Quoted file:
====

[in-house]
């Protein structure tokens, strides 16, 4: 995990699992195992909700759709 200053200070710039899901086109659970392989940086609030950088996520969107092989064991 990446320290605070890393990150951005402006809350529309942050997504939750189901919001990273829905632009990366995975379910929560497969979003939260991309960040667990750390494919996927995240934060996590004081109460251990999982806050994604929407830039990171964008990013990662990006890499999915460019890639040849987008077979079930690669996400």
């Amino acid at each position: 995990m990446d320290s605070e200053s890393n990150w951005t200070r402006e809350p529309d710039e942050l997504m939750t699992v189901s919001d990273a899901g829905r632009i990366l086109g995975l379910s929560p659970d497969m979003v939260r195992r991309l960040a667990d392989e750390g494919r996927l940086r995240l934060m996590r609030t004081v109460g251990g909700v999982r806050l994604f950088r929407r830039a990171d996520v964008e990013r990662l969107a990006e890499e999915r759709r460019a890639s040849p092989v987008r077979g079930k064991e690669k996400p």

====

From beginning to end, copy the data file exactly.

[in-house]
């Protein structure tokens, strides 16, 4: 995990699992195992909700759709 200053200070710039899901086109659970392989940086609030950088996520969107092989064991 990446320290605070890393990150951005402006809350529309942050997504939750189901919001990273829905632009990366995975379910929560497969979003939260991309960040667990750390494919996927995240934060996590004081109460251990999982806050994604929407830039990171964008990013990662990006890499999915460019890639040849987008077979079930690669996400």
């Amino acid at each position: 995990m990446d320290s605070e200053s890393n990150w951005t200070r402006e809350p529309d710039e942050l997504m939750t699992v189901s919001d990273a899901g829905r632009i990366l086109g995975l379910s929560p659970d497969m979003v939260r195992r991309l960040a667990d392989e750390g494919r996927l940086r995240l934060m996590r609030t004081v109460g251990g909700v999982r806050l994604f950088r929407r830039a990171d996520v964008e990013r990662l969107a990006e890499e999915r759709r460019a890639s040849p092989v987008r077979g079930k064991e690669k996400p």